"It is appellant's contention that the indictment should have alleged the constituent elements of the theft in the course of which the robbery was committed. In considering the argument we observe that Section 29.01, V.T.C.A. Penal Code, provides in part: "`"In the course of committing theft" means conduct that occurs in an attempt to commit, during the commission, or in immediate flight after the attempt or commission of theft.'" "Thus the actual commission of the offense of theft is not prerequisite to commission of a robbery, nor need the victim of the theft or attempted theft and the victim of the robbery be the same. Of course it must be alleged and proven that the alleged offense was committed `in the course of committing a theft' and `with intent to obtain or maintain control of the property'[3] involved in the theft. Although the proof will involve proving up a theft or attempted theft, the elements of the particular theft (see Chapter 31, and specifically Secs. 31.02 and 31.03, V.T.C.A. Penal Code) or attempted theft (see Sec. 15.01, V.T.C.A. Penal Code), need not be alleged in the indictment."

The actual commission of the offense of theft is not a prerequisite to the commission of burglary. The unlawful entry with the intent to commit theft (or a felony) is the required element which must be alleged and proved. Under the definitions of burglary and theft contained in the V.T.C.A., Penal Code effective January 1, 1974, supra, although the proof will involve the necessity of establishing the intent to commit the offense of theft (Sections 31.02 and 31.03, V.T.C.A., Penal Code), the constituent elements of the particular theft or intended theft need not be alleged in an indictment or information for burglary with intent to commit theft. See Earl v. State, supra.

Appellant's first ground of error is overruled.

In his second ground, appellant contends that the judgment and sentence of the court are void "because they improperly reflect that the enhancement portion of the indictment was dismissed, when in fact the defendant was sentenced as an habitual."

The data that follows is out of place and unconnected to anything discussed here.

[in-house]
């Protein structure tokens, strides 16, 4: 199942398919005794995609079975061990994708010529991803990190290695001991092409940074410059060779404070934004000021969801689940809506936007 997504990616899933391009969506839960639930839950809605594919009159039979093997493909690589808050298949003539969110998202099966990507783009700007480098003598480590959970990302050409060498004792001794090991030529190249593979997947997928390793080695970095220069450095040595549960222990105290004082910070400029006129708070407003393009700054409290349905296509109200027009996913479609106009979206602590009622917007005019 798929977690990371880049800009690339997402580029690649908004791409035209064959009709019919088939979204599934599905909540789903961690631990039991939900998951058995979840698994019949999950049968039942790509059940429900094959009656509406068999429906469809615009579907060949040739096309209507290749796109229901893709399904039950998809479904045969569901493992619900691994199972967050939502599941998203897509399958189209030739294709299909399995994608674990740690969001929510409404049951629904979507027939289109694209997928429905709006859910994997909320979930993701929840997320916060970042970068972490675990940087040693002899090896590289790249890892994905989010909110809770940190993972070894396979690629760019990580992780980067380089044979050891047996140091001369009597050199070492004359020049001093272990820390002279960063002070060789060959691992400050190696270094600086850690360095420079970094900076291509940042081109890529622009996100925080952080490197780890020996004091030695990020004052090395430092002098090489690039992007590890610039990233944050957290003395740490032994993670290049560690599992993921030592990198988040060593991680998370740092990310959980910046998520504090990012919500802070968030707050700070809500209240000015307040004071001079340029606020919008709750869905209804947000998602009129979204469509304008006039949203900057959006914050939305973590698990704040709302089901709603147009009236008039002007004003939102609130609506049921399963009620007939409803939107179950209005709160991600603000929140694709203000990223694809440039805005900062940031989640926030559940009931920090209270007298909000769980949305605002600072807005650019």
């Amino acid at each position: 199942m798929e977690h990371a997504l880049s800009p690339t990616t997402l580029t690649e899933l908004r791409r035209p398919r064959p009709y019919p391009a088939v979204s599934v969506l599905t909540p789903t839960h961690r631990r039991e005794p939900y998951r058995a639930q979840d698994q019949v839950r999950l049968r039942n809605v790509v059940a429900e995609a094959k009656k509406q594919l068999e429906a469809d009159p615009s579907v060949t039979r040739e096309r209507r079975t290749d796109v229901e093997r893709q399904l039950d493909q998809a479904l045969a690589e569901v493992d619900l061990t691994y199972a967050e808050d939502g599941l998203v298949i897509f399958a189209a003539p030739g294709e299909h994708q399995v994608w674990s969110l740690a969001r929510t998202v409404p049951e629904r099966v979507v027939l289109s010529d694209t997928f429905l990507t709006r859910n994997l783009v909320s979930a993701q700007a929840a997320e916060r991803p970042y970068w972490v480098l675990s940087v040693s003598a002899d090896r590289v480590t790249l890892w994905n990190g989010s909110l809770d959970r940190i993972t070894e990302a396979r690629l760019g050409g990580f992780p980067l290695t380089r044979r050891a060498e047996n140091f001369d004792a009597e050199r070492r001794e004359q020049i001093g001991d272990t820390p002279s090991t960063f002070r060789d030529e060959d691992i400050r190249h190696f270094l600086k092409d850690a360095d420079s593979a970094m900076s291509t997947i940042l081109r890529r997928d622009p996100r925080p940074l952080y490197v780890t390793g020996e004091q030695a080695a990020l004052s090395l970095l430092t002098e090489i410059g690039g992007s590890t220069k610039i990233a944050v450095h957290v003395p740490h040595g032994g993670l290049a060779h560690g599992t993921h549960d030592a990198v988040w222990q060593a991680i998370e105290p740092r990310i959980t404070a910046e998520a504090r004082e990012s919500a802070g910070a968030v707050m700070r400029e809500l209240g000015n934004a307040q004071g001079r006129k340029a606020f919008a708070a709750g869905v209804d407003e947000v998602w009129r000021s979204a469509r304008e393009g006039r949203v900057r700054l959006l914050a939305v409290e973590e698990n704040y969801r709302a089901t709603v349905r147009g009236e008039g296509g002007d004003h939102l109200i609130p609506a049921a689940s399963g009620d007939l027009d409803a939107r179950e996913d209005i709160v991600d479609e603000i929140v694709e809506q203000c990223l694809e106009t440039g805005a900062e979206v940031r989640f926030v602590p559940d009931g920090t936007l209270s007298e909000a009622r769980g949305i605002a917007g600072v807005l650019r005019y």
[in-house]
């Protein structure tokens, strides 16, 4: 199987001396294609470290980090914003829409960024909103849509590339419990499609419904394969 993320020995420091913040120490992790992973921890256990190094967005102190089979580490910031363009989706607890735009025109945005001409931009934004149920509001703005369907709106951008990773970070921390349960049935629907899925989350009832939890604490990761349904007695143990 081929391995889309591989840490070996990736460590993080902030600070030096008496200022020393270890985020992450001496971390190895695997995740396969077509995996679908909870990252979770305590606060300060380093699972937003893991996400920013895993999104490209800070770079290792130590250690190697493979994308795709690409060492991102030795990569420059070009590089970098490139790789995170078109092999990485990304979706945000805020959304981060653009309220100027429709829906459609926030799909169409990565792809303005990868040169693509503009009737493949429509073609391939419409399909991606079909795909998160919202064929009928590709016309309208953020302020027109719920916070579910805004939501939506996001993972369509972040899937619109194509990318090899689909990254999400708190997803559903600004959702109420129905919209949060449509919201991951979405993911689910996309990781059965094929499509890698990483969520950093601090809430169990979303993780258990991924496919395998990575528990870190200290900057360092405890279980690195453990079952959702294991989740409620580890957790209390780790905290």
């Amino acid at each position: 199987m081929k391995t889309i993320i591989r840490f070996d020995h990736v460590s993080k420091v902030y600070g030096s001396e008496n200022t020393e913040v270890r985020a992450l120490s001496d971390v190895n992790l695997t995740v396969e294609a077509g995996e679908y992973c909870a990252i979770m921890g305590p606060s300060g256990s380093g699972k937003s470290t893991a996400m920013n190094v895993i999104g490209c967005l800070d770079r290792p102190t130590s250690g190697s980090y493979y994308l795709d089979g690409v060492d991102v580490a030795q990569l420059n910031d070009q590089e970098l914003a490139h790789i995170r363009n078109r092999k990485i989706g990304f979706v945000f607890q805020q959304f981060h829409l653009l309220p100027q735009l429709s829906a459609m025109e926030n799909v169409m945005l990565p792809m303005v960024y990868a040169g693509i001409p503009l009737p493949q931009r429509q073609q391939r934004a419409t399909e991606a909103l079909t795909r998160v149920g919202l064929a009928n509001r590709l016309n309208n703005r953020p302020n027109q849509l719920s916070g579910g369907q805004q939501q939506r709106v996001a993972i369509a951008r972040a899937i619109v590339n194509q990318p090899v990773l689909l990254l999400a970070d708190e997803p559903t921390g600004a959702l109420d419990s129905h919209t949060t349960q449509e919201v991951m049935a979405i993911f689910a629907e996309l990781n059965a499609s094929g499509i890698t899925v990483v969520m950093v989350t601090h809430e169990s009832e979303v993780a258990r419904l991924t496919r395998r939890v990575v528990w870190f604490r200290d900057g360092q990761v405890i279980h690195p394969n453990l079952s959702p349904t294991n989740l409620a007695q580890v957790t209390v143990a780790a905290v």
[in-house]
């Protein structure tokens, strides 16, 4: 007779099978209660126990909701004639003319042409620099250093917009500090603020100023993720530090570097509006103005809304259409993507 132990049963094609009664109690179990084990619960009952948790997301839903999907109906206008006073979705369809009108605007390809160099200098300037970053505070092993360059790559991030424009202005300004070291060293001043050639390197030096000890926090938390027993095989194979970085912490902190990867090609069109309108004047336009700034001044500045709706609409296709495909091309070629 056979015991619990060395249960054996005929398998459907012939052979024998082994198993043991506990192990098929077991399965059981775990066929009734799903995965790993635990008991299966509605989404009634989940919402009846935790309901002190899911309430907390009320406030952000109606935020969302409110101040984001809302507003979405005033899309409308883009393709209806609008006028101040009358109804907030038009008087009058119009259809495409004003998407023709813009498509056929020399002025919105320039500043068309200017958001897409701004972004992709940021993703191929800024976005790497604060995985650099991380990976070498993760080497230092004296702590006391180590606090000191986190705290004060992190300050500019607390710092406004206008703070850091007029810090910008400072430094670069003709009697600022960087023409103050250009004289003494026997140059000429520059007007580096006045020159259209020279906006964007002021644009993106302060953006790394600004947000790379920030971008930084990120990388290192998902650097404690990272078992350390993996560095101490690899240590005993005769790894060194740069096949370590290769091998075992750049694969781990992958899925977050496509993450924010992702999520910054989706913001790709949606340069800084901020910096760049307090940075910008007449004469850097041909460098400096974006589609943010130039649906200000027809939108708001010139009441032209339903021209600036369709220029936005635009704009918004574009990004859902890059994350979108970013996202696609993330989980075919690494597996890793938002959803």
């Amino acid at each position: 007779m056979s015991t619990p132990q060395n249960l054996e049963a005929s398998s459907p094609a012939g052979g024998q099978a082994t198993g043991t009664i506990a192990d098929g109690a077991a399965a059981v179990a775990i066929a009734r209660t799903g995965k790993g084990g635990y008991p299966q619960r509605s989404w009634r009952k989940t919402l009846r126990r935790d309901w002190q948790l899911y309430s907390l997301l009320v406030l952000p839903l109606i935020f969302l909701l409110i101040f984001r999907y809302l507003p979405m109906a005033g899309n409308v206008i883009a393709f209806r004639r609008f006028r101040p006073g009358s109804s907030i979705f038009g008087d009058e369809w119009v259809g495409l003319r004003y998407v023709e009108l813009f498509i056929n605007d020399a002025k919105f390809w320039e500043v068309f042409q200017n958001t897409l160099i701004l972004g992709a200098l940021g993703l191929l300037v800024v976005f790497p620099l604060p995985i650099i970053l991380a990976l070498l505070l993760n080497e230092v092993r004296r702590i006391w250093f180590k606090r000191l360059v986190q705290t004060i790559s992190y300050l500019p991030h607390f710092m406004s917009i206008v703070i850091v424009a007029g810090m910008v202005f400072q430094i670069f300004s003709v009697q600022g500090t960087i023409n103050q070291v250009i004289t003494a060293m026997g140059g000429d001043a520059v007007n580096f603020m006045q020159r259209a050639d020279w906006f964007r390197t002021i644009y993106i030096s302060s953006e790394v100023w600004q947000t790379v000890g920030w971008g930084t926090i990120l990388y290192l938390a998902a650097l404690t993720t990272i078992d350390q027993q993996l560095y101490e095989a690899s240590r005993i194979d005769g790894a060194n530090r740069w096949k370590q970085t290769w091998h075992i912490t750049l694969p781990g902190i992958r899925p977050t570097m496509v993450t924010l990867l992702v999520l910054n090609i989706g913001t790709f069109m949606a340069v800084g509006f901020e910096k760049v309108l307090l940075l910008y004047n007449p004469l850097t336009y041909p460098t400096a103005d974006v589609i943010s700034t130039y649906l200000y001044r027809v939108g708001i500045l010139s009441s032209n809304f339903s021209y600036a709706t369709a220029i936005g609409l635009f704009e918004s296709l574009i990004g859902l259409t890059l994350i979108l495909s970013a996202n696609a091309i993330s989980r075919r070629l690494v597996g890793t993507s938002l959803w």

In a second paragraph, the indictment alleged a prior conviction of appellant for felony theft. V.T.C.A., Penal Code § 12.42(b). However, the record contains a motion filed by the State on the day of the trial requesting that this paragraph be dismissed, and an order of the court bearing the same date granting this motion.

Appellant argues that since appellant was admonished by the court concerning the effects of his plea to the second paragraph, and since appellant, after such admonishment, entered a plea of "true" to the allegations of said paragraph, the record reflects that he was tried and punished as an "habitual criminal." He states that "having been subjected to such treatment, the defendant is entitled to have the judgment and sentence reflect the use of the prior conviction alleged for enhancement so that fact will be clearly established for future reference," citing Head v. State, Tex.Cr.App., 419 S.W.2d 375, 377.

*789 We find no error in that portion of the judgment which finds that the second paragraph of the indictment alleging the prior felony conviction was dismissed. The record reflects that the court did not assess punishment under the recidivist statutes.

The judgment is affirmed.

Opinion approved by the Court.

NOTES

[1] "§ 31.03. Theft

"(a) A person commits an offense if, with intent to deprive the owner of property:

"(1) he obtains the property unlawfully; or

"(2) he exercises control over the property, other than real property, unlawfully.

"(b) Obtaining or exercising control over property is unlawful if:

"(1) the actor obtains or exercises control over the property without the owner's effective consent; or

"(2) the property is stolen and the actor obtains it from another or exercises control over the property obtained by another knowing it was stolen. . . ."

[2] Although Lambert seems to hold that a burglary indictment which alleges that accused broke and entered a house "with the intent to commit theft" is valid, the appellate record in that case reflects that the indictment alleged the constituent elements of the intended theft.

[3] These are constituent elements of robbery as set forth in V.T.C.A. Penal Code, § 29.02.